Christ Centered Worship by Bryan Chapell. Similarly to Rhythms of Grace (see below), Chapell takes it to the New Testament to present and how the various elements of church services through history have all attempted to be demonstrations of the gospel message.
Doxology & Theology edited by Matt Boswell. A number of worship pastors across the country contributed to this one, but it addresses how doxology and theology are two sides of the same coin. If our theology (study and understanding of God and who He is) does not affect and allow our doxology (praise of God) to become deeper and richer then it’s useless.
Rhythms of Grace by Mike Cosper. Cosper walks through the Bible and how the story of the Bible should shape our worship services.
Worship By the Book edited by D.A. Carson. This is an older one, but gives 3 ideas about how to structure a worship service, from high church to low church.
Desiring the Kingdom by James K.A. Smith. Smith is a philosopher at Calvin College in Grand Rapids, this is one of a three part series where he directs the cultural liturgies of our day and shows how those affect us, and also how we should be intentional with our worship liturgies because we are shaped and formed by that which we most love.
The Religious Affections by Jonathan Edwards. This one should be read by every worship pastor! It’s a classic that talks about the need for both emotions and intellect in our worship (loving God with our heart, mind, soul and strength)
Gather God’s People by Brian Croft and Jason Adkins. I just read this one, it adheres pretty closely to the regulative principle (in a church service, we can only do that which is specifically described in Scripture), and I don’t agree with their idea of singing “Psalms,” (as in Ephesians 5:19, “psalms, hymns and spiritual songs), but they’ve got some great things to think about as far as what the Bible actually tells us about how we should corporately worship.
Reformation Worship by Jonathan Gibson and Mark Earngey. I just started this one after getting a recommendation from Mark Dever at T4G. It’s already given me some great nuggets anythings to think through and about. They take a look at some various church liturgies from 1523-1586, with some comments and updated translations. So this includes liturgies from Calvin, Knox, Luther, Cranmer and many others. I realize it’s a hefty book, and very expensive, but from my just starting it, it looks like it will be a really helpful resource.
Online Resources:
-Bob Kauflin blogs at Worship Matters regularly.
Doxology and Theology. This started as the book, it’s the worship branch of The Gospel Coalition. They also do a conference regularly.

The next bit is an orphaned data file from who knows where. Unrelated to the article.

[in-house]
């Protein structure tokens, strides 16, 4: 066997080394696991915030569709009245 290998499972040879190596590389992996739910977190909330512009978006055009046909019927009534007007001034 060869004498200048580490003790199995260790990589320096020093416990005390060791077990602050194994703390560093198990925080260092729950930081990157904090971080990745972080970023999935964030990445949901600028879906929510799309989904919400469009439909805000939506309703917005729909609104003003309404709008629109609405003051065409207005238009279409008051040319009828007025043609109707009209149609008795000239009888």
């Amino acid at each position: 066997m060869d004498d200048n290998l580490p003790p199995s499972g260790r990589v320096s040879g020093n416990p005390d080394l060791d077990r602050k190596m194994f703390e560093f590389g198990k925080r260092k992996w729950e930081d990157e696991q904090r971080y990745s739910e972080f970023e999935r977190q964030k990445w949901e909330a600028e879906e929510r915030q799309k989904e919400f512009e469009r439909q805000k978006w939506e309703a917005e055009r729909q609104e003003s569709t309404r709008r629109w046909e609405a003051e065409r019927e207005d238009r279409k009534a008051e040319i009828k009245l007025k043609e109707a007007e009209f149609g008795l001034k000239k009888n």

Worthily Magnify. This is by a worship pastor name Jamie Brown. He’s at an Anglican Church, and I don’t agree with everything he writes, but it’s some good stuff to think about.
Worship Matters Video Intensive. I waited YEARS for him to do this! I’m currently taking my leaders at church through this, it’s Bob walking through his book in a video format, with discussion questions.
I’m always looking for new books or resources for us to use that are helpful for us to think biblically and theologically about how we craft our worship services, but this list will keep you busy for quite a few months, and give you many good ideas about how to better plan and structure our corporate worship services.

The Visible Gospel

It seems that one of the trendy things for Christians today is to leave the church. For many, church is seen as the biggest problem with Christianity, a place full of hypocrites and those pursuing wealth. Yet individual Christianity is not an option. We are called to “not neglect meeting together, as is the habit of some,” and are called to encourage each other on a daily basis. One of the primary reasons we are commanded to meet together is because we so often neglect or marginalize the gospel in our daily lives. I stumbled across a video today in which Jerry Bridges explains why you never outgrow the gospel. In the video, he states, “The gospel is for sinners, and if we do not acknowledge ourselves as sinners, then we tend not to put much value in the gospel.” Tim Keller has similarly said, “The gospel is not just the ABC of the Christian life but the A to Z of the Christian life.” So how do we remember the gospel on a regular basis? One way is through our church services, which are meant to be the gospel made visible.

In order to demonstrate the gospel, we first need to understand what the gospel is. 9Marks has a helpful definition that is broken down into 4 parts: God, man, Christ, response. God has created the world and everything in it, including man. Man sinned, separating himself from God and other men. The only way to be reconciled back to God is through Christ’s atoning sacrifice for sin. That sacrifice leads to a call for everyone to respond by repenting of sin and trusting in God to be saved. These 4 parts should affect the way we plan and structure our worship services, with thought given to how each of these parts can become a regular part of our worship. So what does that look like? Here are some ways I’ve tried to work this in to each of our services.